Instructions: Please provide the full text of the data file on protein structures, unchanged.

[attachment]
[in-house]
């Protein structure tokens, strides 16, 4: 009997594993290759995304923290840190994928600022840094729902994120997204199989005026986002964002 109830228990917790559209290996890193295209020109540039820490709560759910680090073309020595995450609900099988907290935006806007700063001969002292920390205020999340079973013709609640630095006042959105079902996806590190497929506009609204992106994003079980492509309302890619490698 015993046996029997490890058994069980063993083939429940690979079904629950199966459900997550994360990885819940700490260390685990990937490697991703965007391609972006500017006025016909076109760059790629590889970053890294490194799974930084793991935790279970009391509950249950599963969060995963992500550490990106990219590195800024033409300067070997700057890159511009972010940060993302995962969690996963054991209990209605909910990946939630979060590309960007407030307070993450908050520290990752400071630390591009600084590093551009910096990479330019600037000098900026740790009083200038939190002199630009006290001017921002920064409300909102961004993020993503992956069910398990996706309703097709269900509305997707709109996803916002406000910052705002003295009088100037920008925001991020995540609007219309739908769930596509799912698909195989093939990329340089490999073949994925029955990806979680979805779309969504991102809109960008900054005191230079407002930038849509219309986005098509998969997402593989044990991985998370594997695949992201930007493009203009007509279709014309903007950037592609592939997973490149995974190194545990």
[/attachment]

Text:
[in-house]
């Protein structure tokens, strides 16, 4: 009997594993290759995304923290840190994928600022840094729902994120997204199989005026986002964002 109830228990917790559209290996890193295209020109540039820490709560759910680090073309020595995450609900099988907290935006806007700063001969002292920390205020999340079973013709609640630095006042959105079902996806590190497929506009609204992106994003079980492509309302890619490698 015993046996029997490890058994069980063993083939429940690979079904629950199966459900997550994360990885819940700490260390685990990937490697991703965007391609972006500017006025016909076109760059790629590889970053890294490194799974930084793991935790279970009391509950249950599963969060995963992500550490990106990219590195800024033409300067070997700057890159511009972010940060993302995962969690996963054991209990209605909910990946939630979060590309960007407030307070993450908050520290990752400071630390591009600084590093551009910096990479330019600037000098900026740790009083200038939190002199630009006290001017921002920064409300909102961004993020993503992956069910398990996706309703097709269900509305997707709109996803916002406000910052705002003295009088100037920008925001991020995540609007219309739908769930596509799912698909195989093939990329340089490999073949994925029955990806979680979805779309969504991102809109960008900054005191230079407002930038849509219309986005098509998969997402593989044990991985998370594997695949992201930007493009203009007509279709014309903007950037592609592939997973490149995974190194545990």